Employee benefits. Providing discriminatory employee benefits and refusing to provide coverage for transition-related or gender-affirming care. However, the Commission clarified that employers that have selected a non-discriminatory plan will not be liable for the denial of coverage of a particular medical procedure by an insurance company, even when that denial may constitute discrimination based on gender.
- Requests for accommodation. The Commission’s position is that considering gender when evaluating requests for accommodations, for example by requesting medical documentation to verify leave time from transgender employees but not from all employees, violates the New York City Human Rights Law.
In addition, covered entities “should” post a sign in all single-sex facilities that states, “Under New York City Law, all individuals have the right to use the single-sex facility consistent with their gender identity or expression.” However, posting the encouraged language is not required by law. The Commission has also encouraged covered entities to create policies to ensure that all individuals are allowed to access the single-sex facility consistent with their gender identity or expression and train all employees, particularly managers and employees who have contact with members of the public, on their obligations under the New York City Human Rights Law to provide non-discriminatory access to single-sex facilities.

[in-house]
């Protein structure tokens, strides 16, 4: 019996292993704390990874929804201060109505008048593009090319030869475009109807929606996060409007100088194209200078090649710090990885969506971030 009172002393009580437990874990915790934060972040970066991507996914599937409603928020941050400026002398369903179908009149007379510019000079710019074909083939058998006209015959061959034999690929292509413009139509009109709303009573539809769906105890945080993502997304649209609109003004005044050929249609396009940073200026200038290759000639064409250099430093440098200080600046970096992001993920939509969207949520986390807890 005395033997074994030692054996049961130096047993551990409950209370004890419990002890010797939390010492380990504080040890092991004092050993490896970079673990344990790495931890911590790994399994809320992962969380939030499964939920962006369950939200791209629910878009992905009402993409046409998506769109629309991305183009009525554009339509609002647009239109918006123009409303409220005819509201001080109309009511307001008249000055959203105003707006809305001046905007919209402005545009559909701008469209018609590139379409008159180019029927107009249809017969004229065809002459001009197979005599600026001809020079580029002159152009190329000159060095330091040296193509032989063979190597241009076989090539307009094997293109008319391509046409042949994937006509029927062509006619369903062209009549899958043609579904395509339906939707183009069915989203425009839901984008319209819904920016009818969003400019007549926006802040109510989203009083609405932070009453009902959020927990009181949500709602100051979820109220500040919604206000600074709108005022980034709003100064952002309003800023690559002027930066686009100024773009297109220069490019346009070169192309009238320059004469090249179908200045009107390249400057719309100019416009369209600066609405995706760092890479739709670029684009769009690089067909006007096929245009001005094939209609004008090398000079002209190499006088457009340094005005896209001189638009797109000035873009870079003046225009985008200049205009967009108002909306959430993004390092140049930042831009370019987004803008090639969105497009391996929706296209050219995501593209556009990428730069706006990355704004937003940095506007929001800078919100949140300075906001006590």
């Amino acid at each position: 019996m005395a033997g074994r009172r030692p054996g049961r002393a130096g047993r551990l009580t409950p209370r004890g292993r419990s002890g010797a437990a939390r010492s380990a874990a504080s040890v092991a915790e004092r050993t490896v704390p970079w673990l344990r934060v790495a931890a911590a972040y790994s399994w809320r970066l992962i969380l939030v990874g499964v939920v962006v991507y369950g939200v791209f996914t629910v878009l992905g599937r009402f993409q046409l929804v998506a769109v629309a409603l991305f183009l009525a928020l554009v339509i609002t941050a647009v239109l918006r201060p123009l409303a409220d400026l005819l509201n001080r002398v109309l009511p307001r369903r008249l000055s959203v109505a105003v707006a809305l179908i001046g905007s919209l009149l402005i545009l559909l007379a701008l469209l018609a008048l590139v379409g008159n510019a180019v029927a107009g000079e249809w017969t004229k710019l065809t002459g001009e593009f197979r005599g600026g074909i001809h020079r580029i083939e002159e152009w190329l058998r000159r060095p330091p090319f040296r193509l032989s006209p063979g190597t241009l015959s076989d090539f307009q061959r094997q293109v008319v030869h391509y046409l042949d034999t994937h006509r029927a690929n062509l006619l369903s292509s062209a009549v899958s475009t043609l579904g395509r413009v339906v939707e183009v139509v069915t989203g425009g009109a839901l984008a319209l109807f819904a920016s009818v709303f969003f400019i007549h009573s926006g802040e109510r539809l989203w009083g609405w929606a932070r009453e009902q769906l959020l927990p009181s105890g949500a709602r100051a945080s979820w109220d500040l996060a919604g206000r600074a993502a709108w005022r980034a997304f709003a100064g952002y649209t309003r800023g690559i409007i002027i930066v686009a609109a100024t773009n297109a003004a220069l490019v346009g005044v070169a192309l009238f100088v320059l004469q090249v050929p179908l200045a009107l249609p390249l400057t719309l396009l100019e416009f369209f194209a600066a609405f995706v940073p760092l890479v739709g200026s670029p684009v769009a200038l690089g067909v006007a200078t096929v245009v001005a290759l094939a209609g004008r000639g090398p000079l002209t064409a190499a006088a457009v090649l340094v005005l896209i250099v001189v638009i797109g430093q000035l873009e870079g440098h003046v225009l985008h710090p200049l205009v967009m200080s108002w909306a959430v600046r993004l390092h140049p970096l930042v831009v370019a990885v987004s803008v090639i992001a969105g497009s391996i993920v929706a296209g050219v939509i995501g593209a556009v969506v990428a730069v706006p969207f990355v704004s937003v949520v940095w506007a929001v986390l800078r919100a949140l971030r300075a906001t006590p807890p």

The Commission may impose civil penalties up to $125,000 for violations and $250,000 for willful, wanton, or malicious conduct, in addition to damages available to private individuals under the New York City Human Rights Law (including back and front pay, compensatory and punitive damages). Employers should carefully consider their policies and procedures to ensure compliance with the New York City Human Rights Law’s prohibition of discrimination based on gender identity, gender expression, and transgender status.
1 The guidance also suggests that some transgender individuals may have independent protections under the City law’s disability discrimination provision and the right to a reasonable accommodation because some transgender people have a diagnosis of “gender dysphoria,” which the Commission considers a disability under the City law.
2 We previously reported on New York State’s regulations prohibiting discrimination based on gender identity, transgender status and gender dysphoria here; and those regulations went into effect on January 20, 2016.